• As of 2012, According to the Credit Suisse Global Wealth Report, 8.4 per cent of the adult population in the world commands 83.3 per cent of global wealth, while almost 70 per cent possess only 3 per cent of global wealth.Change not for all women and not in all domains – for those who are poor,even amid greater wealth, and for those who face other forms of exclusion because of their caste, disability, location, ethnicity, or sexual orientation.
  • The Same: A lot has NOT Shifted–
  • The culture of violence against women is widespread - control over women’s bodies, sexuality, and voice held in place by misogyny, brutality, and fear’ (Sandler & Rao, 2012) One in three women worldwide report they have experienced physical and/or sexual abuse, mostly at the hands of an intimate partner, making this form of violence against women and girls one of the most prevalent forms of human rights violations worldwideA recent survey – the largest of its kind which was reported in the Guardian newspaper, based on interviews with 42,000 women across 28 EU member states, found extensive abuse across the continent, which typically goes unreported and undetected by the authorities.across Europe with one in three women reporting some form of physical or sexual abuse since the age of 15 and 8% suffering abuse in the last 12 monthsIn three countries often praised for their gender equality, for example, high numbers of women report suffering violence since the age of 15: in Denmark 52%, Finland 47%, and Sweden 46% of women say they have suffered physical or sexual violence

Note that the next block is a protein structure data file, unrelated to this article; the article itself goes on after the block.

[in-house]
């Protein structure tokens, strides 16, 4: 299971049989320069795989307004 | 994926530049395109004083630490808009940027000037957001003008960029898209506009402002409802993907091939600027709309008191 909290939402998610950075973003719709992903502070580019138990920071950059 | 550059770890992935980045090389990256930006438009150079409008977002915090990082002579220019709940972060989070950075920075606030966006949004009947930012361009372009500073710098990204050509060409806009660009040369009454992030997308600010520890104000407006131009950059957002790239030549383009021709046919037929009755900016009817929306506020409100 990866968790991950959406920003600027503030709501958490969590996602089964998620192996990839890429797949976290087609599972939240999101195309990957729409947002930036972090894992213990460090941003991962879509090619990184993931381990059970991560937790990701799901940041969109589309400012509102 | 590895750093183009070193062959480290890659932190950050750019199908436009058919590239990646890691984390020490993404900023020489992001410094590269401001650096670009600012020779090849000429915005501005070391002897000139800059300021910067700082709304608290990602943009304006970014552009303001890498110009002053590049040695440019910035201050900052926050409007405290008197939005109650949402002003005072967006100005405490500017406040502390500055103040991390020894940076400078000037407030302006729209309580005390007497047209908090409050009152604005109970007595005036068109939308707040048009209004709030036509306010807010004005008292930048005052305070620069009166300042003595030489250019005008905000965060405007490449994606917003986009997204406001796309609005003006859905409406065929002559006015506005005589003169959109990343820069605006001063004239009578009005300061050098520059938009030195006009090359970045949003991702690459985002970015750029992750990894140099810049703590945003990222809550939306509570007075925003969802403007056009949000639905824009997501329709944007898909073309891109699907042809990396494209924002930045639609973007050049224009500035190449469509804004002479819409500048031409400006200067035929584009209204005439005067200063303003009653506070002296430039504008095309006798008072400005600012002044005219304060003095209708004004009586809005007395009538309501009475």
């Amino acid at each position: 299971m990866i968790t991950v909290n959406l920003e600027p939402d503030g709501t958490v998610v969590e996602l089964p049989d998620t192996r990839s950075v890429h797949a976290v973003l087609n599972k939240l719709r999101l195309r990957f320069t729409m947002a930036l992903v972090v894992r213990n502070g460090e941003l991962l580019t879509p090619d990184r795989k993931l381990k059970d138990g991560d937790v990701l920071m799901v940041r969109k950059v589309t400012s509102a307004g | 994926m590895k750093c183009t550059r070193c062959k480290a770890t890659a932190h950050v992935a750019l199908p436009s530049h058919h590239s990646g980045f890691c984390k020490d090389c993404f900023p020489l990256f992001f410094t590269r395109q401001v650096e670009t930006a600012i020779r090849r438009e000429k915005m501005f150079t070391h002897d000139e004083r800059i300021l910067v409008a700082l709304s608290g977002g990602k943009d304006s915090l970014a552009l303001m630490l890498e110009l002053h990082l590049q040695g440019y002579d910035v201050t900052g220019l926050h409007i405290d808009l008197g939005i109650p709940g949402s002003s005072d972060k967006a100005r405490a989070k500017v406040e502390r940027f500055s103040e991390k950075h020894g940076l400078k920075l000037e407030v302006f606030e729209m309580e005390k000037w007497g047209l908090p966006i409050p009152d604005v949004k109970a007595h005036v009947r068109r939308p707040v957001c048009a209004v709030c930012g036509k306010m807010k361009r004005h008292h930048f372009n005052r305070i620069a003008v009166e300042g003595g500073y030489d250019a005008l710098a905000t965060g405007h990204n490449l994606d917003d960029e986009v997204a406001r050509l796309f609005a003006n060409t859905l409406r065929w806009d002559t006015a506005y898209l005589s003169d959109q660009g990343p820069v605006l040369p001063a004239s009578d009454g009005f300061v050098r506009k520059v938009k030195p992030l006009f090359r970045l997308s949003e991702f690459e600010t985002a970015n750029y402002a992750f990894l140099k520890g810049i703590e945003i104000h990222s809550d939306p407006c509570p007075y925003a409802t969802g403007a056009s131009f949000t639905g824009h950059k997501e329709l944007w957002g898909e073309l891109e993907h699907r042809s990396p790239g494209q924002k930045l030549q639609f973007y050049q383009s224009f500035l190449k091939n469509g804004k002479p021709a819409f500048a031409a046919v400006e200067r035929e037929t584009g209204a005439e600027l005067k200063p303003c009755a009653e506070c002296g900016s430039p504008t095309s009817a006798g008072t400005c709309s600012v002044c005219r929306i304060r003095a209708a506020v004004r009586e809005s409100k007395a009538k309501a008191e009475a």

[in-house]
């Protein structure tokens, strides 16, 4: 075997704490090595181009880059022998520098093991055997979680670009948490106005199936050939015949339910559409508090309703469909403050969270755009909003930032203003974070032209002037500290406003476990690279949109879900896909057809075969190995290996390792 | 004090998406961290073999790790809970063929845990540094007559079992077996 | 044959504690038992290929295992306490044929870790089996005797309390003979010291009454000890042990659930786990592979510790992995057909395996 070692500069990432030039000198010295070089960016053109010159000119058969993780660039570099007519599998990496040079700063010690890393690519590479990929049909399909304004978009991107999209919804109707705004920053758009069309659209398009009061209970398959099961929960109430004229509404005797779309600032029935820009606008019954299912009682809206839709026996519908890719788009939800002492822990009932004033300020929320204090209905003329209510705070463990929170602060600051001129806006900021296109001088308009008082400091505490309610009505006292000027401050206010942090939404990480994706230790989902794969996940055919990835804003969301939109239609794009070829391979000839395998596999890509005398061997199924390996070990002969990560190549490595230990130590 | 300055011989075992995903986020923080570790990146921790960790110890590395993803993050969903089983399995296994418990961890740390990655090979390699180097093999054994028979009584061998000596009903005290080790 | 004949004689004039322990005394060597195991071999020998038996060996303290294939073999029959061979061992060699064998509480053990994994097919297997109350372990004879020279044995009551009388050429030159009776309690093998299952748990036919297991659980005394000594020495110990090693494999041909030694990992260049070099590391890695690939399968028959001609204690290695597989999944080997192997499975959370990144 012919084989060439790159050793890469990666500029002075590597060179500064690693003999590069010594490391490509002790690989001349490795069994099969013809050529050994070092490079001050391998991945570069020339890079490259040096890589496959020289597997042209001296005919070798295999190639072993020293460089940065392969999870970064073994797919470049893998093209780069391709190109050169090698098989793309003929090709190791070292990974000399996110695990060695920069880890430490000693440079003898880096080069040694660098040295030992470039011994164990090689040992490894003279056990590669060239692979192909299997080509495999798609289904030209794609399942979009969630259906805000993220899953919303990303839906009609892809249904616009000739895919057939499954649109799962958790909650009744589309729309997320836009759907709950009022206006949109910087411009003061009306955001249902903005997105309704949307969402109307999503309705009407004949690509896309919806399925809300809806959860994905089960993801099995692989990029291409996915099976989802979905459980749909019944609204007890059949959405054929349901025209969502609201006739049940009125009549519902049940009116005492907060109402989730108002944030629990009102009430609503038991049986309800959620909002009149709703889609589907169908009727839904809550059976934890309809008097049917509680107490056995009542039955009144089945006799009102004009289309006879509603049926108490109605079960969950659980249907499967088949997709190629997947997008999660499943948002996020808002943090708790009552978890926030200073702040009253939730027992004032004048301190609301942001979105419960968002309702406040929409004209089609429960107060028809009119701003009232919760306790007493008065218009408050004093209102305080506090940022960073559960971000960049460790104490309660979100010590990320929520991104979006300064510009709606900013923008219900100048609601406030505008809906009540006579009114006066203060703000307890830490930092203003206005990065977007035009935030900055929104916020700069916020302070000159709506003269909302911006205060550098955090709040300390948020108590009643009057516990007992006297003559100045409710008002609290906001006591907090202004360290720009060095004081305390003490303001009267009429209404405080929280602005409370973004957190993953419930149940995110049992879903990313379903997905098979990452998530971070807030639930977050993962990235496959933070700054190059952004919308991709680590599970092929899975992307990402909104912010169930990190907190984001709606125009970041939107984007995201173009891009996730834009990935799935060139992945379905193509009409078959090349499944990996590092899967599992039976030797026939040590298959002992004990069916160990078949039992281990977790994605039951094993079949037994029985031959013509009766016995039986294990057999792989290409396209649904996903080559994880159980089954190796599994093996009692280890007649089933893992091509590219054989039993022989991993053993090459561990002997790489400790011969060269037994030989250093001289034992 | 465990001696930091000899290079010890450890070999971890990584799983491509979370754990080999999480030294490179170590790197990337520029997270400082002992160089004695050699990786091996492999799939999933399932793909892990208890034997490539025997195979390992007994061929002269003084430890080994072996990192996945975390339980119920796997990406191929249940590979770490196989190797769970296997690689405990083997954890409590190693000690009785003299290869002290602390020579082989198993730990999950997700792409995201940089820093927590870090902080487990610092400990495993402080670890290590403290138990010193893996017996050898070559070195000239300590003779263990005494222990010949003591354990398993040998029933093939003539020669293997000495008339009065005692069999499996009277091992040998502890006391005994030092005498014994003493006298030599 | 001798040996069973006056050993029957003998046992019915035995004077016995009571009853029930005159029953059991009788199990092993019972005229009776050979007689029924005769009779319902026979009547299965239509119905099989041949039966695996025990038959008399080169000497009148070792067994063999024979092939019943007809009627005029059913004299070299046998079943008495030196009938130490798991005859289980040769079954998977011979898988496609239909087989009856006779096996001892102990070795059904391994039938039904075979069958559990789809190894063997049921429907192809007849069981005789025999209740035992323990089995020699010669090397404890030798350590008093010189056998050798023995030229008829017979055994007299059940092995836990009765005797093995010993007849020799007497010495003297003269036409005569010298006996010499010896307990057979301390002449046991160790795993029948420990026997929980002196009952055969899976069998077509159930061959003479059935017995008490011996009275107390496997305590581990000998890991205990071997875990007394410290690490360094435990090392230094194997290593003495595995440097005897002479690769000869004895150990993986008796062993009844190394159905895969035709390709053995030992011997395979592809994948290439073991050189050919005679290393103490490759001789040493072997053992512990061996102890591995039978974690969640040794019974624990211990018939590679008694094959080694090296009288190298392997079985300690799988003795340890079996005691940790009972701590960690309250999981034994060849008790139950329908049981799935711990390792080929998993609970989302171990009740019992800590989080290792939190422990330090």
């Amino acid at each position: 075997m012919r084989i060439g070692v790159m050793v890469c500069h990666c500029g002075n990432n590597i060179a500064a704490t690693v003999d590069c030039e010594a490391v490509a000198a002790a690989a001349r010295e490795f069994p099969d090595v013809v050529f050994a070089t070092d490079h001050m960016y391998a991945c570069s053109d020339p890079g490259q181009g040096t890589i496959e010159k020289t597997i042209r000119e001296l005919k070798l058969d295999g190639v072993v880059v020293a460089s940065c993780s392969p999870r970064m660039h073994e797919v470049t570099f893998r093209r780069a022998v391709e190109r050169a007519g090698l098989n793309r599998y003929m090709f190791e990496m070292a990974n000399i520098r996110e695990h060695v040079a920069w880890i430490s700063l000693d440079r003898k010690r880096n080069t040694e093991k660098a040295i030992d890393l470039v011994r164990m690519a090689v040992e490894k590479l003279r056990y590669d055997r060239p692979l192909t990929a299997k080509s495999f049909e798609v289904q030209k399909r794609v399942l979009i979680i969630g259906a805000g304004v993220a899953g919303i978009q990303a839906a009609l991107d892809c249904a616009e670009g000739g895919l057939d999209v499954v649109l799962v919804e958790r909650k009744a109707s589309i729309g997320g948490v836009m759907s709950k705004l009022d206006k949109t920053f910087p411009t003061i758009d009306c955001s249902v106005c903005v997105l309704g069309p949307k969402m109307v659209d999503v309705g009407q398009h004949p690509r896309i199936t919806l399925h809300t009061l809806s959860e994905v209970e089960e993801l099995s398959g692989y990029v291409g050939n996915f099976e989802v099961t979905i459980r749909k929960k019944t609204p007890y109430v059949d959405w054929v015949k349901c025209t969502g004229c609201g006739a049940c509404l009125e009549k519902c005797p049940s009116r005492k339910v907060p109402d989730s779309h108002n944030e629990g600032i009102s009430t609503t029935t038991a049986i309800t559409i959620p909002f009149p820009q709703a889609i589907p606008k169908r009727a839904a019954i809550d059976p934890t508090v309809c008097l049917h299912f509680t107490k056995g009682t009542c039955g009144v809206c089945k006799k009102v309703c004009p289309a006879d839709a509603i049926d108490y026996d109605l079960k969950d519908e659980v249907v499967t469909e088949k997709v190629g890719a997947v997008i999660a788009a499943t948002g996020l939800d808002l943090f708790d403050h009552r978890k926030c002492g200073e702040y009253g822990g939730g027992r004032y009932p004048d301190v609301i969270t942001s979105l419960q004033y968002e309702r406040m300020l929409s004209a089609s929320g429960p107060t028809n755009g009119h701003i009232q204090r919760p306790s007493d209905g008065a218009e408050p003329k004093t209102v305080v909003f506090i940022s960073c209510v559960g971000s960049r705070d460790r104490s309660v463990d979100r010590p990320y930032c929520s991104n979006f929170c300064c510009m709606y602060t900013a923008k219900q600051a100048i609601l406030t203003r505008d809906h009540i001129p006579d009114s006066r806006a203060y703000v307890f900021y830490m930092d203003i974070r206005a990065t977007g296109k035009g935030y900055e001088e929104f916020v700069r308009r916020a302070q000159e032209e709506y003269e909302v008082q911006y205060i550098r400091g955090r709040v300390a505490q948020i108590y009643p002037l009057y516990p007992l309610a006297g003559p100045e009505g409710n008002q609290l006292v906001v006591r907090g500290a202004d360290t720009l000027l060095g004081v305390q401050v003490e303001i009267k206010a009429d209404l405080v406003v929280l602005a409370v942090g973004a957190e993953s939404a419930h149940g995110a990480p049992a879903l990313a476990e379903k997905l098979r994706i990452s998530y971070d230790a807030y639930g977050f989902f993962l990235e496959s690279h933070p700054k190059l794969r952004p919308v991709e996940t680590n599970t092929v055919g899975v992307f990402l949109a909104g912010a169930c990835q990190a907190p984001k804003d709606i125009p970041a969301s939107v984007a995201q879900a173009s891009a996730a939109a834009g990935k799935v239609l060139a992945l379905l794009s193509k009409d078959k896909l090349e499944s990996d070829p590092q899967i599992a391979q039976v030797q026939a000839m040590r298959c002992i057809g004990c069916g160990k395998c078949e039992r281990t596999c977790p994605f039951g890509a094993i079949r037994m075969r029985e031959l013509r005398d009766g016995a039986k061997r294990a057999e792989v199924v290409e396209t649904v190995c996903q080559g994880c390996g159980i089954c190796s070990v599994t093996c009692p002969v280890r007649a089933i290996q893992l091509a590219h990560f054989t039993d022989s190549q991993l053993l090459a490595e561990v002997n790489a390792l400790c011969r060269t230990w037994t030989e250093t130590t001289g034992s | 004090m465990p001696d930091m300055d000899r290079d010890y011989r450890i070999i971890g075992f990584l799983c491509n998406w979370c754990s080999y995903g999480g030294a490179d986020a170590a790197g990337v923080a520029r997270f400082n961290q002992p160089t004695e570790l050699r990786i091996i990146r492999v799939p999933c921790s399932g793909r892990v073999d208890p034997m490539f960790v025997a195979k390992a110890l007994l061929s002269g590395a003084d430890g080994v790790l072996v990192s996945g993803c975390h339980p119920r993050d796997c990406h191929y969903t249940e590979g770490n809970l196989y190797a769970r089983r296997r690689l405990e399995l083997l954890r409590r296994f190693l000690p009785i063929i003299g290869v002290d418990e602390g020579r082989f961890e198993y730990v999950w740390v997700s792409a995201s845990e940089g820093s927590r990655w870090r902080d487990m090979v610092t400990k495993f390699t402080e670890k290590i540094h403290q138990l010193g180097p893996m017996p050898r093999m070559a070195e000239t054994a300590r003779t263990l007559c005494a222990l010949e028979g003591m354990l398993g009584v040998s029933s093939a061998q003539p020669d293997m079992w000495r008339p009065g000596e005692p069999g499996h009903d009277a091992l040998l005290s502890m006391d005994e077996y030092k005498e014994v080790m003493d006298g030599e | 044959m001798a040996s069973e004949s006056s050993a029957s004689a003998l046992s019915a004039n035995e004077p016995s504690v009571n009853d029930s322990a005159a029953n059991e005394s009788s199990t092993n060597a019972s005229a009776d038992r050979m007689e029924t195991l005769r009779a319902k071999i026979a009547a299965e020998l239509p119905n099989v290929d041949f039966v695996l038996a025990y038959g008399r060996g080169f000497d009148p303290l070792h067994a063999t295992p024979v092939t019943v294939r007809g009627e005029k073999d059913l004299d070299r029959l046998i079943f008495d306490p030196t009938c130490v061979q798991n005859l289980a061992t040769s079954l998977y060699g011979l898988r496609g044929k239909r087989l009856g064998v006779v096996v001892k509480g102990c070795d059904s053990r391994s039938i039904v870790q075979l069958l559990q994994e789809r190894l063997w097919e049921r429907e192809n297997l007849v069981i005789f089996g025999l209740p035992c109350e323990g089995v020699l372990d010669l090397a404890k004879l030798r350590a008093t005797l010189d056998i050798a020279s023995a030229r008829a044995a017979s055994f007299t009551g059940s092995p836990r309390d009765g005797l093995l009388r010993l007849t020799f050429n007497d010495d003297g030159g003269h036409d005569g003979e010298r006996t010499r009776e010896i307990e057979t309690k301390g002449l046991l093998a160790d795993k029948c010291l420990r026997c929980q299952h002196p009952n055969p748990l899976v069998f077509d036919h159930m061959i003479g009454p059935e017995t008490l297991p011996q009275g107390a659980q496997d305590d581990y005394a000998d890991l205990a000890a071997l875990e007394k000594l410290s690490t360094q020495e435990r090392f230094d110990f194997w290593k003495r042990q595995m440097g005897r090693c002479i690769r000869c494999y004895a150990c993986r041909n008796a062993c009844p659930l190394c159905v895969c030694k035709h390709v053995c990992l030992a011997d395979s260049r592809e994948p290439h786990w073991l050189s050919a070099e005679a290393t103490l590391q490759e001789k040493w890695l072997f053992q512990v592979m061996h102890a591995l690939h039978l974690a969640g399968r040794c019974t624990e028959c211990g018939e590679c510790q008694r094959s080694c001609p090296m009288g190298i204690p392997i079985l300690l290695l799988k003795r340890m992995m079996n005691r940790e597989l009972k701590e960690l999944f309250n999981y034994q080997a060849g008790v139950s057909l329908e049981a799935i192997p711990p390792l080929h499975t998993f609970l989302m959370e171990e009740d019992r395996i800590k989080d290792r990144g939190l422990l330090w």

• women’s labor force participation (ages 15–64) worldwide over the last twodecades has stagnated, declining from 57 to 55 percent globally. Participation is as low as 25 percent in the Middle East and North Africa. Globally, Gallup estimates that men are nearly twice as likely as women to have full-time jobs—and, in South Asia, they are more than three times as likelyILO analysis of 83 countries shows that women in paid work earn on average between 10 and 30 percent less than men. Gaps are particularly acute in the Middle East and North Africa, but also persist in high-income OECD countrieswomen disproportionately shouldered the brunt of the impacts financial crisis which began in 2008 because they were already structurally disempowered and marginalized in the labor market before the crisis. Also, due to their reproductive responsibilities, they were mainly responsible for household adjustment and coping strategies. Women were hard hit by the first-round impact in terms of job-losses in export-oriented industries, and unemployment and underemployment, as well as the knock-on effects on informal employment. Women were also disproportionately affected by the second-round impacts on intra-households dynamics and coping strategies.This map shows Earnings Gaps across the world